"All the solitaries in the desert, where there is no priest, take the communion themselves, keeping communion at home. And at Alexandria and in Egypt, each one of the laity, for the most part, keeps the communion, at his own house, and participates in it when he likes. For when once the priest has completed the offering, and given it, the recipient, participating in it each time as entire, is bound to believe that he properly takes and receives it from the giver. And even in the church, when the priest gives the portion, the recipient takes it with complete power over it, and so lifts it to his lips with his own hand. It has the same validity whether one portion or several portions are received from the priest at the same time.",

      so he is attesting to the practice of his present day, at least a whole generation after the persecutions have ended. What i'm trying to say. Always do your own research. Check the sources.

  3. With the exception of perhaps one regular writer, I find most of even the online Remnant to be unreadable. A lot of heat, not much light, unlikely to speak to anyone but the already converted (and very angry). But others' mileage may vary.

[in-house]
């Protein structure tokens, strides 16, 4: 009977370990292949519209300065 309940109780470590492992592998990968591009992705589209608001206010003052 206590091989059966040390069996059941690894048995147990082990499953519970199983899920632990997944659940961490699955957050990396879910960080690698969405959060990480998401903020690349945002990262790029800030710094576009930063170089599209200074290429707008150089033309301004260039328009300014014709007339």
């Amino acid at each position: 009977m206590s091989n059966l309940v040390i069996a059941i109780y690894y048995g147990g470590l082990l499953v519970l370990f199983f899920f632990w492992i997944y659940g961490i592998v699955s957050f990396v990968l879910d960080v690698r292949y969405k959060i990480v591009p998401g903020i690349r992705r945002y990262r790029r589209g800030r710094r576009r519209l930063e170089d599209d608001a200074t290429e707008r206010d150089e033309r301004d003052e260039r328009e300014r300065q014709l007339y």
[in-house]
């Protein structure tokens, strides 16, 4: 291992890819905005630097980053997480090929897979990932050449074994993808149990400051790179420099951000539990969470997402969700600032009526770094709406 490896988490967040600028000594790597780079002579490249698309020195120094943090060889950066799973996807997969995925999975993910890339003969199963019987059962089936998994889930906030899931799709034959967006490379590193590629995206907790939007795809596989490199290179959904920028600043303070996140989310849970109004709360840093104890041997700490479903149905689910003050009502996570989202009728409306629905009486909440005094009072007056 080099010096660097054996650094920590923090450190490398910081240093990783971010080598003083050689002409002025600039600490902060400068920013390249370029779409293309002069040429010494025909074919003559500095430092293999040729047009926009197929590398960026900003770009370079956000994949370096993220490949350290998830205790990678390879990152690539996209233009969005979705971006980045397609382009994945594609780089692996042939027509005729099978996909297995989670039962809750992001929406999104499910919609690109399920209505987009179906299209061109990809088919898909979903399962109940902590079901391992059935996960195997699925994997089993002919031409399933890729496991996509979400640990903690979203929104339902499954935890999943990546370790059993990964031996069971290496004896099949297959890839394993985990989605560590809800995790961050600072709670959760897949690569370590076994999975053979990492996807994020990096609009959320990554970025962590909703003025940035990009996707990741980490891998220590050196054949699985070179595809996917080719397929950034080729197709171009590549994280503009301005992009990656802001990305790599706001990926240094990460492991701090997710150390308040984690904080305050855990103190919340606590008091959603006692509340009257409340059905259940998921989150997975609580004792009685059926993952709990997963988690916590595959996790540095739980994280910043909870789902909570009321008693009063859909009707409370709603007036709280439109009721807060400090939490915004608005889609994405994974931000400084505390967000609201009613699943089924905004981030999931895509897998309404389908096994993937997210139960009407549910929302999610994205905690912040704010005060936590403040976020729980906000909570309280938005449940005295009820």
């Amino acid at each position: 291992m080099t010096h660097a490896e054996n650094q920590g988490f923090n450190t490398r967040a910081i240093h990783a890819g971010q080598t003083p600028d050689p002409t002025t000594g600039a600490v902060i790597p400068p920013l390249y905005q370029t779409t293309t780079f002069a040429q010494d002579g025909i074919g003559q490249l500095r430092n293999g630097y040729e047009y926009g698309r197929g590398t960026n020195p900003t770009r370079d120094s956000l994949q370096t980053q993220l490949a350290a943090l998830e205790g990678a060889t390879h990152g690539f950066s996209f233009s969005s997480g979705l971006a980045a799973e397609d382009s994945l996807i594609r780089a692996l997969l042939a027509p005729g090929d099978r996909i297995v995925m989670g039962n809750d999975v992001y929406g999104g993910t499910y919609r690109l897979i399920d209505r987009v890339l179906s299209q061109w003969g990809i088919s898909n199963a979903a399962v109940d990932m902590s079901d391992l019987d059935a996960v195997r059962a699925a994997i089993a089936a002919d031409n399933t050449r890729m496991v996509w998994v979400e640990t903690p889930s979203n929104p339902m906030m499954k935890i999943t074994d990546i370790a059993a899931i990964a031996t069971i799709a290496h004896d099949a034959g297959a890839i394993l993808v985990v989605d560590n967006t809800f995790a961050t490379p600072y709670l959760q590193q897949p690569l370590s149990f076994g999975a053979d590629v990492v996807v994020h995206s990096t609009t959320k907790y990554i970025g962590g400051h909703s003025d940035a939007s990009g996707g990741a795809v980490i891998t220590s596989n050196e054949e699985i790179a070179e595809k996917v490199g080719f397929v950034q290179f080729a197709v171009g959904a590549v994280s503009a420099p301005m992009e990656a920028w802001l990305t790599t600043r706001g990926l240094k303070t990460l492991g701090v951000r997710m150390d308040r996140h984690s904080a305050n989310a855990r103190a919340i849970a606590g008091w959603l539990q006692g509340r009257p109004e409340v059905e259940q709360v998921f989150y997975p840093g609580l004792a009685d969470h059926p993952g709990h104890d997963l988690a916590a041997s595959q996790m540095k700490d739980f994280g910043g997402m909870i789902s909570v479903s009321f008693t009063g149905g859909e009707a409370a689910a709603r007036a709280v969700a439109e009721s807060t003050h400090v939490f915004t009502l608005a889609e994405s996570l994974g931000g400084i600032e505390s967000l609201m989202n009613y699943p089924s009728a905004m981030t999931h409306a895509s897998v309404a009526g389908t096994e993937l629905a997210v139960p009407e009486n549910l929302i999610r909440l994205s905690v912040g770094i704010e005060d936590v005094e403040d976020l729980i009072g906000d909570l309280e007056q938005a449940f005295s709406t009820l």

4. I once tried reading Mr. Ferrara's Liberty: The God that Failed. It committed such basic historical-factual mistakes on the few things I DID know about, that there was no way I could trust him on the material that was new to me. Too bad, as I seem to recall having enjoyed the writing otherwise.

  5. I have a different opinion than many about Bellarmine theoreticals. A heretical pope is still pope until dethroned, but in public heresy (declaring himself entirely infallible, denying that the Theotokos enjoys the Beatific vision, reversing Lex Orandi, or saying that Jesus Christ was a sinner... yes seriously) he loses all respect and deference ordinarily due him. In other words, "obedience" - that favorite phrase of SSPX-bashing ultramontanists - is the first thing to go as the orthodox bishops, patriarchs, and cardinals instigate a righteous mutiny.

    "Formal" vs. "Material" heresy is a question for Canon lawyers and bored Thomists. It's the act of public heresy and the refusal to be corrected that is important.

  6. The Pope will remain Pope until he dies or retires and joins Ratzinger in the old popes home and all the sturm ung drang about a public correction will amount to a hill of mexican jumping beans - momentarily eye-catching but directionless.

    Not one Cardinal will unPope and the labile liberal will remain in control with the support of the overwhelmingly vast majority of Catholics.

    The most effective move would be for some Cardinal or Bishop to publicly laugh at his name-calling or mock his claim that mortal sin is an occasion of grace because humor is a weapon that would blow-up all of his prideful pretensions